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"We did the best we could with what we had," said Germain. "That caring is part of being a nurse."
At Regions Hospital in St. Paul, Germain had saved both victims and perpetrators in shootings in the same night. This was different, being asked to save enemy combatants.
"It was a challenge at first," she said. "I didn't want to know anything about them, or what they did."
Eventually, she got to know about their wives and children, perhaps where they were from. But they never talked about their fight against Americans.
Because she was older, at first prisoners were wary. But many came to trust her and even care about her.
"One man took days to muster up the courage to speak to me," Germain said. "Finally, he said, 'Why are you doing this? Go home to your husband.'"
Facing abuse allegations
Germain was only supposed to serve a short stint, but like many others involved in the war, her service was extended. In total, she spent 18 months in Kuwait and Iraq.
Some of the worst of that time was spent contemplating how war affects people.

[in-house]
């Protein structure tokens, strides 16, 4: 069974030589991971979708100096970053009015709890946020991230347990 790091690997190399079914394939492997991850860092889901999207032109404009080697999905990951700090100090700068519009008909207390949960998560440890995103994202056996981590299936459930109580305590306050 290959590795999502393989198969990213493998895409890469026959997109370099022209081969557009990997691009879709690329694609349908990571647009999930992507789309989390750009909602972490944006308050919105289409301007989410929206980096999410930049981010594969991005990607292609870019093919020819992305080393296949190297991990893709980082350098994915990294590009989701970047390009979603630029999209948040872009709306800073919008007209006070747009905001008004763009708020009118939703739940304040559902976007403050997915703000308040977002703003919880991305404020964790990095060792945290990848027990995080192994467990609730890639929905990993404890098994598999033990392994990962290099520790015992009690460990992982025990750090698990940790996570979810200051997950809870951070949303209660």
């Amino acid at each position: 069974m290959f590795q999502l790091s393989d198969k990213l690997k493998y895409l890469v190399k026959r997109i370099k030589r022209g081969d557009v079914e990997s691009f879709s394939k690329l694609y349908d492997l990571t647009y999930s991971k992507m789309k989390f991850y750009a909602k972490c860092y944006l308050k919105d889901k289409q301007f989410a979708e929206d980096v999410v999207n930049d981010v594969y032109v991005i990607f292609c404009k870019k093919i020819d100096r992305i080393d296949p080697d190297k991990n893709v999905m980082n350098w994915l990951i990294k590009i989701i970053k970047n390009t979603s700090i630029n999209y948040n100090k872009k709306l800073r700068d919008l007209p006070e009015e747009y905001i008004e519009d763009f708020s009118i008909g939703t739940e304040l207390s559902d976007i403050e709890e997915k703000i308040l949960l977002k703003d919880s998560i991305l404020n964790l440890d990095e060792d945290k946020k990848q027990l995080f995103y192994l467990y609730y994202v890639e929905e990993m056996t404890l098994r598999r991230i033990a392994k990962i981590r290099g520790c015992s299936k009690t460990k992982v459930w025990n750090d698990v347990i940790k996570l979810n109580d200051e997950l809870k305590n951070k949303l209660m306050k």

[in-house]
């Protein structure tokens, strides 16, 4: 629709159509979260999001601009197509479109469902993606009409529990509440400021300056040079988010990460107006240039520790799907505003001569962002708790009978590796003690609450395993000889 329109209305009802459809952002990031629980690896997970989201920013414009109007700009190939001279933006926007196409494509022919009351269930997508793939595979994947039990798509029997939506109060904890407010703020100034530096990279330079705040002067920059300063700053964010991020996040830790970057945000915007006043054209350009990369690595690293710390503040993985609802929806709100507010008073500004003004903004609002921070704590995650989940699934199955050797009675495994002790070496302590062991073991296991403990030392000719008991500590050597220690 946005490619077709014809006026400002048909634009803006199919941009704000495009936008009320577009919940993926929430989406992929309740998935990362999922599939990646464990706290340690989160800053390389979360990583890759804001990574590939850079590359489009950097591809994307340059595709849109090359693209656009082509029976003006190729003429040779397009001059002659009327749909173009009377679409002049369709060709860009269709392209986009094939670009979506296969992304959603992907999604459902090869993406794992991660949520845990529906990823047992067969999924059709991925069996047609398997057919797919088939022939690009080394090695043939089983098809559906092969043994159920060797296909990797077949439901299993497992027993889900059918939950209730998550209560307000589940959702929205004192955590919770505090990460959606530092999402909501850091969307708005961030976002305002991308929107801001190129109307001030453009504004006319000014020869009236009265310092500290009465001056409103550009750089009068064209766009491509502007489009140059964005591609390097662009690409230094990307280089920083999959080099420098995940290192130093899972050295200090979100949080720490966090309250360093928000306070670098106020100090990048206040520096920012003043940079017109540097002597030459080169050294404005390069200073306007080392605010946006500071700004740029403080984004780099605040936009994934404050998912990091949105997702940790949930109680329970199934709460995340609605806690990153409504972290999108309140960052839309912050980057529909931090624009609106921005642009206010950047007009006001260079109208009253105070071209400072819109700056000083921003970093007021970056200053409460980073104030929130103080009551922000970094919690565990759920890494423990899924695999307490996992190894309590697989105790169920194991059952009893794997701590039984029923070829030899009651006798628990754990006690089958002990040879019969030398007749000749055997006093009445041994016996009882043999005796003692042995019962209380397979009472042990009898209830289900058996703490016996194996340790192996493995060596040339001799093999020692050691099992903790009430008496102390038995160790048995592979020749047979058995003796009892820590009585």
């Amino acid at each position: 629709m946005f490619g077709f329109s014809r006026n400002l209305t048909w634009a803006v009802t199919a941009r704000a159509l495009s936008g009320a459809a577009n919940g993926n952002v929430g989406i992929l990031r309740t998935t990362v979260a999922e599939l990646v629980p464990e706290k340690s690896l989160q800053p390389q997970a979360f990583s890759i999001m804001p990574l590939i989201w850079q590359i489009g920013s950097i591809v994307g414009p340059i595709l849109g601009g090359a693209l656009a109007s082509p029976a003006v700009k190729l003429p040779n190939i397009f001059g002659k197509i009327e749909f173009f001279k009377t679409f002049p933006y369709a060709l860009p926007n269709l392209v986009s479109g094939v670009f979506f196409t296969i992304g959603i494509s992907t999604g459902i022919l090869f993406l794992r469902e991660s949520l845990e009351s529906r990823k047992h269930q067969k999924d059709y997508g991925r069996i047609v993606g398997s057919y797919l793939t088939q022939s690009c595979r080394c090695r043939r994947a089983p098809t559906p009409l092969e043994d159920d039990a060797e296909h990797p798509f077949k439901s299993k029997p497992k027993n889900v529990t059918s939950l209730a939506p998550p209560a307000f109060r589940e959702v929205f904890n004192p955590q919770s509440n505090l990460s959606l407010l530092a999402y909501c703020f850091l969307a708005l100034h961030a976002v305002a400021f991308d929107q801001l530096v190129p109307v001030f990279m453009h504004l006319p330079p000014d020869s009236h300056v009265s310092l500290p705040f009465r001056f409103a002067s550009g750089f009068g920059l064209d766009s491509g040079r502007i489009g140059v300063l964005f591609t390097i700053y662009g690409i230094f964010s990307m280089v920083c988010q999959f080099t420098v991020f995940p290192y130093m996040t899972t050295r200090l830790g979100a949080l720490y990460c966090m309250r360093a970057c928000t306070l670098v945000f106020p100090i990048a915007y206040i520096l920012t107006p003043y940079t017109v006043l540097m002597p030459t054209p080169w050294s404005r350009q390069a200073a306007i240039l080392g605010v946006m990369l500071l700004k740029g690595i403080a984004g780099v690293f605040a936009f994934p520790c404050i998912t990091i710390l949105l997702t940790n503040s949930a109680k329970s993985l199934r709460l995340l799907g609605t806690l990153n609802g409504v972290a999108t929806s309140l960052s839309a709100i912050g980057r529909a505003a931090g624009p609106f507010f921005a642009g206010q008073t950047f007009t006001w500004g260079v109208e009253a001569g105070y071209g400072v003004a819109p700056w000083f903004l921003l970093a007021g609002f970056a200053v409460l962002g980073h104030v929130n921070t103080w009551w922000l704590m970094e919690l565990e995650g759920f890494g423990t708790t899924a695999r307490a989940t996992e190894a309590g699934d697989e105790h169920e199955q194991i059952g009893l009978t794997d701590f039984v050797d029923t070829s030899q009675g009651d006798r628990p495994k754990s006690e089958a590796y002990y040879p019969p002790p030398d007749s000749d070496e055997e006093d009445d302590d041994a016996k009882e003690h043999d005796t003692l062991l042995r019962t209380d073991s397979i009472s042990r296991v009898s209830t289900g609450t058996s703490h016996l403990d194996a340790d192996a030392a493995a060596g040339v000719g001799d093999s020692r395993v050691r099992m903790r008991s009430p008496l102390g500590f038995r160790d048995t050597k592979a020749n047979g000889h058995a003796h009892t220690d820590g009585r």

The accusations of prisoner abuse "were really hard and demoralizing," said Germain. "There was a lot of anger that a few people could do that" and taint the selfless work of others. "I was angry at those who did it. I won't defend them -- in fact, just the opposite."
Yet, she said, "It didn't surprise me. War is so ugly when you get thrown into it. [New recruits] would come here and say, 'You people are living like animals.' You do what you have to survive."
It's not surprising, she said, that some start to behave like animals.
And there were moments when common humanity raised them above the war. Sometimes they laughed and sang together. They had wheelchair races and watched the move "Jackass."
Some of the patients were not detainees, but brought to the prison for convenience or for petty crimes. Two of those who got close to Germain wrote a letter when they left her care. It said in part:
"My greetings are purer than rose perfume to all the people who shared with me the days of sadness and lessened the panic of the prison. Remember me when the bird warbles and when the morning sun rises. ... We may not meet again but we may meet in memory. The most beautiful memories I have in prison hospital of Abu-Ghraib."
Jon Tevlin 612-673-1702
Jon Tevlin email@example.com
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